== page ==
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Skills for Health - Unit 3 Lesson 1

Created by Jennifer

Amino AcidsThe building blocks of proteins.
CancerA group of diseases characterized by by uncontrolled growth and spread of abnormal cells in the body.
CarbohydratesAn essential nutrient that is the body's primary source of energy. They are either simple or complex. Simple provide quick energy and have very little vitamins and minerals, while complex provide long lasting energy.
DehydrationA condition that occurs when the body lacks the water it needs to function.
DiabetesA disease in which the body doesn't produce or properly use insulin, a hormone needed to convert sugar, starches, and other food into energy for daily life.
Dietary Guidelines for AmericansA set of science-based diet and physical activity recommendations that are intended to promote health and prevent disease. They have been jointly published every 5 years since 1980 by the Department of Health and Human Services (HHS) and the US Department of Agriculture (USDA).
FatAn essential nutrient that provides long-lasting energy, helps store vitamins, protects vital organs, and keeps the body warm. Eating too much fat is not good for your health.
FiberA form of carbohydrate that the body can't digest. It is most important for helping move food through the digestive system and helping to control weight because it makes one feel full.
Heart DiseaseA variety of diseases that affect the structure and function of the heart and cardiovascular system.
Major MineralsMinerals that your body requires in amounts greater than 100 milligrams of a day. These include calcium, magnesium, sulfur, potassium, and phosphorus.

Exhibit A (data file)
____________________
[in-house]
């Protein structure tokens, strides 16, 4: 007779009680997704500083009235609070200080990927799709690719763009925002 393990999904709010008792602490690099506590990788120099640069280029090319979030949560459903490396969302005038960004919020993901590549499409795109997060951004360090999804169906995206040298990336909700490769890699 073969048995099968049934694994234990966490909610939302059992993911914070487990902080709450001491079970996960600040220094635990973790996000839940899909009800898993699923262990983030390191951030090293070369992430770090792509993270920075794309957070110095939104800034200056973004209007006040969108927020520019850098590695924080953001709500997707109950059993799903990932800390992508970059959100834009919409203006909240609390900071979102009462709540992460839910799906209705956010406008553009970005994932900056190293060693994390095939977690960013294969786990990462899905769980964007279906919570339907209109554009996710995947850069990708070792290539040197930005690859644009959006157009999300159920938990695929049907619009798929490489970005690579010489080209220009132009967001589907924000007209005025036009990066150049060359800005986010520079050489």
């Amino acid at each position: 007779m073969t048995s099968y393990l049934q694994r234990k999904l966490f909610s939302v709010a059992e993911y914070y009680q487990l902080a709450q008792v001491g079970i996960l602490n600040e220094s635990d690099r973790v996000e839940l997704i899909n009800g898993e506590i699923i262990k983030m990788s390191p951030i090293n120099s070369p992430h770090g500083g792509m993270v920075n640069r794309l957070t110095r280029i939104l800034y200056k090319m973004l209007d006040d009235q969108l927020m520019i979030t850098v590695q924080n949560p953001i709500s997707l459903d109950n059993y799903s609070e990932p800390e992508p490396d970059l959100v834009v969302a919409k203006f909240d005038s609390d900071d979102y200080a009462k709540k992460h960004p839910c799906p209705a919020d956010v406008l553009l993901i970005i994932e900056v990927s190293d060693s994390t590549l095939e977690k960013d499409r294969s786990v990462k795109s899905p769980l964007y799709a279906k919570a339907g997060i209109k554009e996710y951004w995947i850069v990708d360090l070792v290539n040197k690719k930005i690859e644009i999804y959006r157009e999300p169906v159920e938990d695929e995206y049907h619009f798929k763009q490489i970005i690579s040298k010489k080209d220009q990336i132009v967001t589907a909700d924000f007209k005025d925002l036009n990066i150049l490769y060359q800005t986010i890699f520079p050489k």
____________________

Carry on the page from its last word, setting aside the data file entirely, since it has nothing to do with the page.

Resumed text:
MineralsNutrients that regulate chemical reactions in the body.
NutrientsChemical substances in food that have specific functions, like providing energy, helping you grow, and fighting infections.
OsteoporosisA disease in which bones become fragile and more likely to break. Any bone can be affected, but special concerns are of the hip and spine.
Overweight/ObesityRanges of weight that are greater than what is generally considered healthy for a given height. It also identifies with ranges of weight that have been shown to increase likelyhood of certain diseases and other health problems.
ProteinAn essential nutrient that makes up more than 50% of your body weight. It is important for growth, building and maintaining muscles and body cells, fighting infections, and supplying the body with energy.
Saturated FatComes mainly from dairy products such as whole milk, butter, cream, ice cream, and cheese; meats and poultry; and solid vegetable oils like palm and coconut oils.
StarchesComplex carbohydrates found in many food sources, including fruits and seeds. The four major resources for the production and consumption of this in the U.S. are corn, potatoes, rice, and wheat.
Trace MineralsMinerals of which the body requires a small amount of daily. Two of these minerals are iron and zinc.
Trans FatFat made when manufacturers add hydrogen to vegetable oil in a process called hydrogenation. Hydrogenation increases the shelf life and flavor of foods containing this fat.
Unsaturated FatFat found in plant products like vegetable oils, most nuts, olives, avocadoes, and fatty fish like salmon.
VitaminsNutrients that help your body use proteins, carbohydrates, and fats. Important examples of these include A, B, C, D, E, and K.

Health Skills Teacher
California Virtual Academies

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